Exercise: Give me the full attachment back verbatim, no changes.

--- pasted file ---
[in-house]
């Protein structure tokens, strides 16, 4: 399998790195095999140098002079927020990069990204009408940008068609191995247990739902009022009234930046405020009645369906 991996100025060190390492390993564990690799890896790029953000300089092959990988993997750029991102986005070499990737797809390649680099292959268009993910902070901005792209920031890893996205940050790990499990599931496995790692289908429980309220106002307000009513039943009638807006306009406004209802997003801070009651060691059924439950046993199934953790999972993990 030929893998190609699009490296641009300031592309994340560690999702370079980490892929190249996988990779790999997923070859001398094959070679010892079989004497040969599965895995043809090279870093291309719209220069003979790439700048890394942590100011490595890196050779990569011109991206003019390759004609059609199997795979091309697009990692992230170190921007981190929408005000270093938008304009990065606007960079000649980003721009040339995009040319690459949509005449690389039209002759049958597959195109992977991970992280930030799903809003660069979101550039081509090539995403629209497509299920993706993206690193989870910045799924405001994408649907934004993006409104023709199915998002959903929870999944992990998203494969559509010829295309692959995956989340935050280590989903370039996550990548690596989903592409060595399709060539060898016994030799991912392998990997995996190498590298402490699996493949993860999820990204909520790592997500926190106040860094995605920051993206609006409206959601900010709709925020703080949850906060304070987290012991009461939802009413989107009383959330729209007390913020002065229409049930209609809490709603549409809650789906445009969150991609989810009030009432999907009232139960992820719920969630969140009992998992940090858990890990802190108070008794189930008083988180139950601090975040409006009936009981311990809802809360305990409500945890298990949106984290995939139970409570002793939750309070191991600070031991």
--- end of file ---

[in-house]
């Protein structure tokens, strides 16, 4: 399998790195095999140098002079927020990069990204009408940008068609191995247990739902009022009234930046405020009645369906 991996100025060190390492390993564990690799890896790029953000300089092959990988993997750029991102986005070499990737797809390649680099292959268009993910902070901005792209920031890893996205940050790990499990599931496995790692289908429980309220106002307000009513039943009638807006306009406004209802997003801070009651060691059924439950046993199934953790999972993990 030929893998190609699009490296641009300031592309994340560690999702370079980490892929190249996988990779790999997923070859001398094959070679010892079989004497040969599965895995043809090279870093291309719209220069003979790439700048890394942590100011490595890196050779990569011109991206003019390759004609059609199997795979091309697009990692992230170190921007981190929408005000270093938008304009990065606007960079000649980003721009040339995009040319690459949509005449690389039209002759049958597959195109992977991970992280930030799903809003660069979101550039081509090539995403629209497509299920993706993206690193989870910045799924405001994408649907934004993006409104023709199915998002959903929870999944992990998203494969559509010829295309692959995956989340935050280590989903370039996550990548690596989903592409060595399709060539060898016994030799991912392998990997995996190498590298402490699996493949993860999820990204909520790592997500926190106040860094995605920051993206609006409206959601900010709709925020703080949850906060304070987290012991009461939802009413989107009383959330729209007390913020002065229409049930209609809490709603549409809650789906445009969150991609989810009030009432999907009232139960992820719920969630969140009992998992940090858990890990802190108070008794189930008083988180139950601090975040409006009936009981311990809802809360305990409500945890298990949106984290995939139970409570002793939750309070191991600070031991």